Don’t know where to get started?
If you have no idea what questions your customers ask, then you are in a terrible position. As a business leader, you have to know these things. That’s simply what being in business means. You provide solutions to their problems. By them using your products/services, you are solving issues in their lives. If you’re not doing that, then might as well close down your business because you’re not providing any value.
On the other hand, if you have some idea and want to know more, here are some steps you can do:
- Talk to your customers. Ask them their primary concerns. Why are they using your products/services.
- Visit the stores/offices. Listen to the conversations happening. You’ll get an idea of what really matters to people.
- Ask people on the frontlines. These are your customer support, sales team, store staff. Basically everyone in your team who has a direct line of communication/engagement with prospects and customers.
By asking these questions, you will gain a better understanding of your business. You will learn what frustrates your customers the most. And the best part is you also get to learn about your own shortcomings.
3. Document your journey
The concept of documenting was popularized by Gary Vaynerchuk. At its core, you document whatever is happening right now instead of creating something.
Putting it in another way, when people think of creating content, it has to be perfect. It has to be beautiful. It has to pass all these high standards. And that’s what makes it difficult for people to get started.
While it’s true there has to be some form of quality checks, it doesn’t matter in the long-run. What matters is this.
Those who show up get rewarded. You may have all the best ideas in the world, but if you don’t execute or implement them, nothing will happen.
I’m sure you’ve heard this quote before a lot of times.
Eighty percent of success is showing up.Woody Allen
That’s basically the main principle behind Gary Vee’s “document, don’t create” mantra. You don’t need beautiful graphics and design and perfect grammar and everything in that checklist you downloaded over the internet.
What matters is you actually do something. Once you have something, that’s when you improve.
Don’t know where to get started?
To make it simple, choose one platform. That can be any of the following:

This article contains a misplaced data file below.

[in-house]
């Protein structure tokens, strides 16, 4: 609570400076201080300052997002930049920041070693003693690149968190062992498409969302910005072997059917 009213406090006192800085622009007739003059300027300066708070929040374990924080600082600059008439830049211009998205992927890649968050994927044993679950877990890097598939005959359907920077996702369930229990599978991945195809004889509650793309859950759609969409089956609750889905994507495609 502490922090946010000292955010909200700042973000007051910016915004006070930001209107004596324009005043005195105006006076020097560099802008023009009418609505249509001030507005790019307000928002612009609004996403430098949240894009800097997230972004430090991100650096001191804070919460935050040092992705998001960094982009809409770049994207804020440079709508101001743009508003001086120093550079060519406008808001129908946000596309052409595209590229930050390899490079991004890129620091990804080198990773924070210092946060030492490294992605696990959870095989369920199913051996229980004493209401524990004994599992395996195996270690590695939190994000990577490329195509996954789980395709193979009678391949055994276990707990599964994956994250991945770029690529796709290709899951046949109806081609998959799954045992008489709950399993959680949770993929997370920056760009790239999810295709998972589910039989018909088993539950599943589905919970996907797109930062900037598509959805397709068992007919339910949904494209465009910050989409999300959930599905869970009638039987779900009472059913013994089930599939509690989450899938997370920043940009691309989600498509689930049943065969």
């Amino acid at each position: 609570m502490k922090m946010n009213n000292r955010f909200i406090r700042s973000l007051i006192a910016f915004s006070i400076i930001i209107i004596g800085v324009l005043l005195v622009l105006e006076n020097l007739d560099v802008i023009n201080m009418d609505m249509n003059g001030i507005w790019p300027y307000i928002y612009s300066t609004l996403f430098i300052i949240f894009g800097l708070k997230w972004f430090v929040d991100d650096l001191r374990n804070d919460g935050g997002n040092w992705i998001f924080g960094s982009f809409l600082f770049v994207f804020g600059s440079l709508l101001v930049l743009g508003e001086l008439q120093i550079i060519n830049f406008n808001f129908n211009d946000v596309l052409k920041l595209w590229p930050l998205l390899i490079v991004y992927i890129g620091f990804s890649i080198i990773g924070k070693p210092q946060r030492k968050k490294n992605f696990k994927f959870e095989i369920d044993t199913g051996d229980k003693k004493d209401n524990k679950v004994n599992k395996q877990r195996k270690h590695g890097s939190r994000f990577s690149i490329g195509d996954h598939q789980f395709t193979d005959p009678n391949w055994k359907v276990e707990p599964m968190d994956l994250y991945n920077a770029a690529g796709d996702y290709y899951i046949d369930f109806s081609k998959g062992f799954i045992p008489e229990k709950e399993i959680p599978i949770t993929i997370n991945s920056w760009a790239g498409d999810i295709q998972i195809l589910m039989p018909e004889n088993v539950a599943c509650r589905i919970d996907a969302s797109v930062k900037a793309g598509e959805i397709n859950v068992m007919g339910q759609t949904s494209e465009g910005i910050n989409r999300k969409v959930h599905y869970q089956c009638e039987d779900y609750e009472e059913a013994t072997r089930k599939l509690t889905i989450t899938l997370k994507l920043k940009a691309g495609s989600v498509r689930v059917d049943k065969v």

Whatever that channel you choose, focus on that single one. Create an account or set it up. Then, share any or all of the following topics:
- Successes and failures
- Insights into the industry you’re in
- What you think will happen next year, in the next 5 years
- Talk about your passion
- Why did you get into that line of business
All these allow you to put a face behind the business. It makes the business look more human. This works for various reasons. But the biggest reason is that it makes you more authentic.
It helps you become a brand. And a brand stands for something else beyond just products and services and revenues.
Again, you are not limited to articles. You can share podcasts and videos on your website too. If you want to start with written content, then do so. Again, the most important takeaway is you do something.
This addresses both the short- and long-term aspects. It makes you more human, authentic, and relatable. This is why stories about Jeff Bezos, Steve Jobs, and all other iconic figures are all loved by us. It’s not because they are simply geniuses. Yes, they may well be. But the most part is that their stories are told. Shared. Their successes and failures are highlighted. You can’t wait for the media to do that for you. That’s why you have to build your own brand and share those things with your customers.
Over to You
The sad truth about most businesses is they don’t want to put in the work to grow their business. They expect to grow by simply being in business. Sure, that may happen. Maybe after 30 years of being in operation, you get to be a household name. But, that’s highly unlikely. 96% of businesses fail within 10 years.
Today’s business environment has changed a lot.
You have to do more because your customers expect more. Your competition is doing more, you have to be different and better.
Creating content is the biggest differentiator you can do today because a lot of businesses are not willing to do it.
Share your life. Both ups and downs. Help solve other people’s problems first. Give, give, give. Over time, you’ll notice that people will follow you, buy from you even without asking.